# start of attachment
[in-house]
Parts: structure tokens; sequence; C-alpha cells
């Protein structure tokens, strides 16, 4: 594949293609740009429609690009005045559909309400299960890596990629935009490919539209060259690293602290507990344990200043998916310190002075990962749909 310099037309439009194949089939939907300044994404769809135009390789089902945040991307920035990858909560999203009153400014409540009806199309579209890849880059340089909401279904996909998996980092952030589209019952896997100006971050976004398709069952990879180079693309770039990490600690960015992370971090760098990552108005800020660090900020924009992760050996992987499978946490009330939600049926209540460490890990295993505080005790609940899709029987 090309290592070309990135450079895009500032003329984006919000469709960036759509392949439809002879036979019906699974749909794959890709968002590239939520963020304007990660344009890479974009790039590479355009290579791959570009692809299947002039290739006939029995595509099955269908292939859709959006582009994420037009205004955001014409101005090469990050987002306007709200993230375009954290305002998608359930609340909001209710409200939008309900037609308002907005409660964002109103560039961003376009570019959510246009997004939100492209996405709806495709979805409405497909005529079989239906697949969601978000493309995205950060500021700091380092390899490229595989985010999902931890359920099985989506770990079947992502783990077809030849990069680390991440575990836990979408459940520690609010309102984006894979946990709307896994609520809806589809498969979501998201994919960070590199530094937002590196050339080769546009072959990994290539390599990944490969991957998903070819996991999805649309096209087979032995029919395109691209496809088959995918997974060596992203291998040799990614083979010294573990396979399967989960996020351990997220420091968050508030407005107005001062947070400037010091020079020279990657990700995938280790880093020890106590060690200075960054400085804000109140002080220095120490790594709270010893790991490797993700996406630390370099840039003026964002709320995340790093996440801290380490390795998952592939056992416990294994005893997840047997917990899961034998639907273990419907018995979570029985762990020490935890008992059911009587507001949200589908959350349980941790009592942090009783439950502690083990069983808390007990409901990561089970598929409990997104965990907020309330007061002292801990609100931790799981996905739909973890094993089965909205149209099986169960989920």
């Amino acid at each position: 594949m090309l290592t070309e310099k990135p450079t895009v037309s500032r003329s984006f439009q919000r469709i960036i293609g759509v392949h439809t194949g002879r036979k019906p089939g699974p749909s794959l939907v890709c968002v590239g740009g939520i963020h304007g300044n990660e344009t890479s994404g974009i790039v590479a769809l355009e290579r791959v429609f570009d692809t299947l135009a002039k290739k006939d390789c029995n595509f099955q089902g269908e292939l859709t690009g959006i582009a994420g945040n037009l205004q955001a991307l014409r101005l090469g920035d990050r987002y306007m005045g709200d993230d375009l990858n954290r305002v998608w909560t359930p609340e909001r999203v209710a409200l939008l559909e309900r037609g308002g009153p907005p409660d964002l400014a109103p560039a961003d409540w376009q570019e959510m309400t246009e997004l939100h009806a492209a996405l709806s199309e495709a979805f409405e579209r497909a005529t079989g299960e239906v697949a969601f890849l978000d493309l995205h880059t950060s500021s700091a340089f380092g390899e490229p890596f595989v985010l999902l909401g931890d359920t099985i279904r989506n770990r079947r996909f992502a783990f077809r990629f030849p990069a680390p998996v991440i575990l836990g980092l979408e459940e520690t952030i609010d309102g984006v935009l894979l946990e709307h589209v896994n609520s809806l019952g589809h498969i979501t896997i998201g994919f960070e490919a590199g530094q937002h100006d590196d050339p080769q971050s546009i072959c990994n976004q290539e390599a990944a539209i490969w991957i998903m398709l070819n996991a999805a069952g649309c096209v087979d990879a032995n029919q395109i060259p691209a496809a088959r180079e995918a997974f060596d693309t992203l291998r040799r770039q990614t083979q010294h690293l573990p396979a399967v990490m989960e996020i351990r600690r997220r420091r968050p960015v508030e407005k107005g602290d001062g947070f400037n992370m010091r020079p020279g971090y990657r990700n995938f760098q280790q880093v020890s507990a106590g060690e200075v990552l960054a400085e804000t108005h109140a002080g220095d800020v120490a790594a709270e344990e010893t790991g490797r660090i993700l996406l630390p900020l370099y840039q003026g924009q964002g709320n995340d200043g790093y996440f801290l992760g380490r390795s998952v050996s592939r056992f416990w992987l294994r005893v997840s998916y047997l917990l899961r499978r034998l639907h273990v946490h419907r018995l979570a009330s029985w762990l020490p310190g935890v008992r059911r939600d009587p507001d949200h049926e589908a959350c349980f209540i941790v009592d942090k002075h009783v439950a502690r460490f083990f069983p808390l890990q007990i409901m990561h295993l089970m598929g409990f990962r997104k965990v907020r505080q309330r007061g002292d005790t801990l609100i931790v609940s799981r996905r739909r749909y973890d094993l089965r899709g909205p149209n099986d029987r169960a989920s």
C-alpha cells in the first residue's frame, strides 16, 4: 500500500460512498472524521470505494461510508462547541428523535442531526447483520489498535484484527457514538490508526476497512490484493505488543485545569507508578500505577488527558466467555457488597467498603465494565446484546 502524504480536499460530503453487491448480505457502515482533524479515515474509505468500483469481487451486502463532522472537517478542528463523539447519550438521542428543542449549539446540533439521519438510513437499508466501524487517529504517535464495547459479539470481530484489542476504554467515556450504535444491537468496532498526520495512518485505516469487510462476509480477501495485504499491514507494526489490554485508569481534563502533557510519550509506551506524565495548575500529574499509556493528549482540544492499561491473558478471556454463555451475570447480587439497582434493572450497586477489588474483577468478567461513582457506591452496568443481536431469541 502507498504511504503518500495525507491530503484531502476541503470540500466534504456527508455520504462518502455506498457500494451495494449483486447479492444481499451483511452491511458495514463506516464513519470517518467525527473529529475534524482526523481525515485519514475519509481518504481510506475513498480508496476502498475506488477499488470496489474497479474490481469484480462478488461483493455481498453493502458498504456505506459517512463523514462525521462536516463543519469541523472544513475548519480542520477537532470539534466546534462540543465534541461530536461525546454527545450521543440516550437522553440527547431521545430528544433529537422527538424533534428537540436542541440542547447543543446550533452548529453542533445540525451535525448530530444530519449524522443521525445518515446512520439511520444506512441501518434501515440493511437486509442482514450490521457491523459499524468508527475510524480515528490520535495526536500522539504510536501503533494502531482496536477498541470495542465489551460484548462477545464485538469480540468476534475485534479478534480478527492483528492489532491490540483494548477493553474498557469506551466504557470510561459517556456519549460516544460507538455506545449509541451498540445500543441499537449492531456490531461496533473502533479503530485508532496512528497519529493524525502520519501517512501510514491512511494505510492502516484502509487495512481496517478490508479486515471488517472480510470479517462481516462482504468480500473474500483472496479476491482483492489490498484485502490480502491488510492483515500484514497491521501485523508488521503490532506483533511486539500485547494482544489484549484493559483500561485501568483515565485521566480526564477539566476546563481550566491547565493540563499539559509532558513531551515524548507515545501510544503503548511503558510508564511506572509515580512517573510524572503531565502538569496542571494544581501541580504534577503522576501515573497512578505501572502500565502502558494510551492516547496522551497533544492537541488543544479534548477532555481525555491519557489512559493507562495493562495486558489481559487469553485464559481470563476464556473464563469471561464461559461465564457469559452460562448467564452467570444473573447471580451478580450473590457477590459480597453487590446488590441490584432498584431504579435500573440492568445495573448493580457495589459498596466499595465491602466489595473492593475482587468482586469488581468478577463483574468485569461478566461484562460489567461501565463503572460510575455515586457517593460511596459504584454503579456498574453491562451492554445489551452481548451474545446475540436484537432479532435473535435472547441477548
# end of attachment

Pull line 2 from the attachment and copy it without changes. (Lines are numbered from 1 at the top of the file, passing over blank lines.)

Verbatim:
Parts: structure tokens; sequence; C-alpha cells